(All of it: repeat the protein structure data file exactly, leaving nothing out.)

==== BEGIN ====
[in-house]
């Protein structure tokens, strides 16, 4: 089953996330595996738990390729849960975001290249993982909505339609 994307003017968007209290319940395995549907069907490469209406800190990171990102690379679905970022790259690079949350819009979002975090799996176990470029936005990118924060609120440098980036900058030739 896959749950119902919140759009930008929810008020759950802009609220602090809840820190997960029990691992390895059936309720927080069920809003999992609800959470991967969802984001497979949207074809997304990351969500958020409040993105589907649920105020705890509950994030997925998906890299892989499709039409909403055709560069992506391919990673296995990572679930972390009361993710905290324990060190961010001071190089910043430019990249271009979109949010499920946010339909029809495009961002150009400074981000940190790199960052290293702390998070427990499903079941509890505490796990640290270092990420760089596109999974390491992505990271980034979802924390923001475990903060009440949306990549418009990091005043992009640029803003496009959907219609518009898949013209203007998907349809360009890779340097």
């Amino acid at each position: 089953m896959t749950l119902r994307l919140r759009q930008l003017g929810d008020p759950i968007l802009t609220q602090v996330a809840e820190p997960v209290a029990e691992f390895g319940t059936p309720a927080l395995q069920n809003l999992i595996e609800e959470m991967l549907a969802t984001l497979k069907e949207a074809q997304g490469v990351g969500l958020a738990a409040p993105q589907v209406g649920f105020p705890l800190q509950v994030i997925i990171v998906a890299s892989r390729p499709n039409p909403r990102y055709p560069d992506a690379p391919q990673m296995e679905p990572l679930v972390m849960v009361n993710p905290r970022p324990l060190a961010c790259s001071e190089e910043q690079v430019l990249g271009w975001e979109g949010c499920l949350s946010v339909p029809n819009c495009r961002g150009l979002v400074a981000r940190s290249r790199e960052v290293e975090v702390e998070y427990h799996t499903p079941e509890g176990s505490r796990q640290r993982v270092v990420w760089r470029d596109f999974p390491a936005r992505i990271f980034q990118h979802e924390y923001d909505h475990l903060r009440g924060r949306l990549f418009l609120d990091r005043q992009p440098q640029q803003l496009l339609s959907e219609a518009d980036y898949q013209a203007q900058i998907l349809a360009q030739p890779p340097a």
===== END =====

[in-house]
């Protein structure tokens, strides 16, 4: 089953996330595996738990390729849960975001290249993982909505339609 994307003017968007209290319940395995549907069907490469209406800190990171990102690379679905970022790259690079949350819009979002975090799996176990470029936005990118924060609120440098980036900058030739 896959749950119902919140759009930008929810008020759950802009609220602090809840820190997960029990691992390895059936309720927080069920809003999992609800959470991967969802984001497979949207074809997304990351969500958020409040993105589907649920105020705890509950994030997925998906890299892989499709039409909403055709560069992506391919990673296995990572679930972390009361993710905290324990060190961010001071190089910043430019990249271009979109949010499920946010339909029809495009961002150009400074981000940190790199960052290293702390998070427990499903079941509890505490796990640290270092990420760089596109999974390491992505990271980034979802924390923001475990903060009440949306990549418009990091005043992009640029803003496009959907219609518009898949013209203007998907349809360009890779340097």
């Amino acid at each position: 089953m896959t749950l119902r994307l919140r759009q930008l003017g929810d008020p759950i968007l802009t609220q602090v996330a809840e820190p997960v209290a029990e691992f390895g319940t059936p309720a927080l395995q069920n809003l999992i595996e609800e959470m991967l549907a969802t984001l497979k069907e949207a074809q997304g490469v990351g969500l958020a738990a409040p993105q589907v209406g649920f105020p705890l800190q509950v994030i997925i990171v998906a890299s892989r390729p499709n039409p909403r990102y055709p560069d992506a690379p391919q990673m296995e679905p990572l679930v972390m849960v009361n993710p905290r970022p324990l060190a961010c790259s001071e190089e910043q690079v430019l990249g271009w975001e979109g949010c499920l949350s946010v339909p029809n819009c495009r961002g150009l979002v400074a981000r940190s290249r790199e960052v290293e975090v702390e998070y427990h799996t499903p079941e509890g176990s505490r796990q640290r993982v270092v990420w760089r470029d596109f999974p390491a936005r992505i990271f980034q990118h979802e924390y923001d909505h475990l903060r009440g924060r949306l990549f418009l609120d990091r005043q992009p440098q640029q803003l496009l339609s959907e219609a518009d980036y898949q013209a203007q900058i998907l349809a360009q030739p890779p340097a």